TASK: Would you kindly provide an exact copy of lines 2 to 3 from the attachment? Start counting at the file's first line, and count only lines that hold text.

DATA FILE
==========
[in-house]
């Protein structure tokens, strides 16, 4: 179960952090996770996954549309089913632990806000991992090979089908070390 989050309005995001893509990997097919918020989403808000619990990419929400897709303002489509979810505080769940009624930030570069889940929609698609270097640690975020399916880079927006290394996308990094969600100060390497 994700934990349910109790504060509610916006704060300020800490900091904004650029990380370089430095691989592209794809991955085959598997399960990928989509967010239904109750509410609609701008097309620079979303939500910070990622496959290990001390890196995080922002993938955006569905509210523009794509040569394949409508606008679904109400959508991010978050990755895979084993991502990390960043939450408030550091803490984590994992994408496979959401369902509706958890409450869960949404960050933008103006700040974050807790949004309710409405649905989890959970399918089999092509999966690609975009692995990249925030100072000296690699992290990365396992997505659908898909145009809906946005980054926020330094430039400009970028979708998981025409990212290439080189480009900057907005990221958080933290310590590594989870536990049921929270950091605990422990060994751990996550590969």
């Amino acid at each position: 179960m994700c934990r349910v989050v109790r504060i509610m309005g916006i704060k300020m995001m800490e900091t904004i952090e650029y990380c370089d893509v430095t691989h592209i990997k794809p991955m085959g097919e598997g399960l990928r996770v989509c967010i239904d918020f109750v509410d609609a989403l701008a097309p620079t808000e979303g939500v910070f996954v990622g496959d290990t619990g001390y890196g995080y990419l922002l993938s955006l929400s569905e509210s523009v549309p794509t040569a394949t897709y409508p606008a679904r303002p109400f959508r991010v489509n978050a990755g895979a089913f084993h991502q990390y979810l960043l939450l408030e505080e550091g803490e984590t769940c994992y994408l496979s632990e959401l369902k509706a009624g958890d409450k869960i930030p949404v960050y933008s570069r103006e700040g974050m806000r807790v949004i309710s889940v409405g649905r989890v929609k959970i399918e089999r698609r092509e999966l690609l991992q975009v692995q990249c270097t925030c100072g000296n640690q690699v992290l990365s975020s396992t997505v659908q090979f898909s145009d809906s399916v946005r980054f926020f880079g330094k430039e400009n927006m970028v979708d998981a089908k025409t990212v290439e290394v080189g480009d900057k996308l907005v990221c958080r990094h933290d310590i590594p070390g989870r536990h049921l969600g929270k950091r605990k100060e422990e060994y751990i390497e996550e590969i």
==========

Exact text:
């Protein structure tokens, strides 16, 4: 179960952090996770996954549309089913632990806000991992090979089908070390 989050309005995001893509990997097919918020989403808000619990990419929400897709303002489509979810505080769940009624930030570069889940929609698609270097640690975020399916880079927006290394996308990094969600100060390497 994700934990349910109790504060509610916006704060300020800490900091904004650029990380370089430095691989592209794809991955085959598997399960990928989509967010239904109750509410609609701008097309620079979303939500910070990622496959290990001390890196995080922002993938955006569905509210523009794509040569394949409508606008679904109400959508991010978050990755895979084993991502990390960043939450408030550091803490984590994992994408496979959401369902509706958890409450869960949404960050933008103006700040974050807790949004309710409405649905989890959970399918089999092509999966690609975009692995990249925030100072000296690699992290990365396992997505659908898909145009809906946005980054926020330094430039400009970028979708998981025409990212290439080189480009900057907005990221958080933290310590590594989870536990049921929270950091605990422990060994751990996550590969």
């Amino acid at each position: 179960m994700c934990r349910v989050v109790r504060i509610m309005g916006i704060k300020m995001m800490e900091t904004i952090e650029y990380c370089d893509v430095t691989h592209i990997k794809p991955m085959g097919e598997g399960l990928r996770v989509c967010i239904d918020f109750v509410d609609a989403l701008a097309p620079t808000e979303g939500v910070f996954v990622g496959d290990t619990g001390y890196g995080y990419l922002l993938s955006l929400s569905e509210s523009v549309p794509t040569a394949t897709y409508p606008a679904r303002p109400f959508r991010v489509n978050a990755g895979a089913f084993h991502q990390y979810l960043l939450l408030e505080e550091g803490e984590t769940c994992y994408l496979s632990e959401l369902k509706a009624g958890d409450k869960i930030p949404v960050y933008s570069r103006e700040g974050m806000r807790v949004i309710s889940v409405g649905r989890v929609k959970i399918e089999r698609r092509e999966l690609l991992q975009v692995q990249c270097t925030c100072g000296n640690q690699v992290l990365s975020s396992t997505v659908q090979f898909s145009d809906s399916v946005r980054f926020f880079g330094k430039e400009n927006m970028v979708d998981a089908k025409t990212v290439e290394v080189g480009d900057k996308l907005v990221c958080r990094h933290d310590i590594p070390g989870r536990h049921l969600g929270k950091r605990k100060e422990e060994y751990i390497e996550e590969i």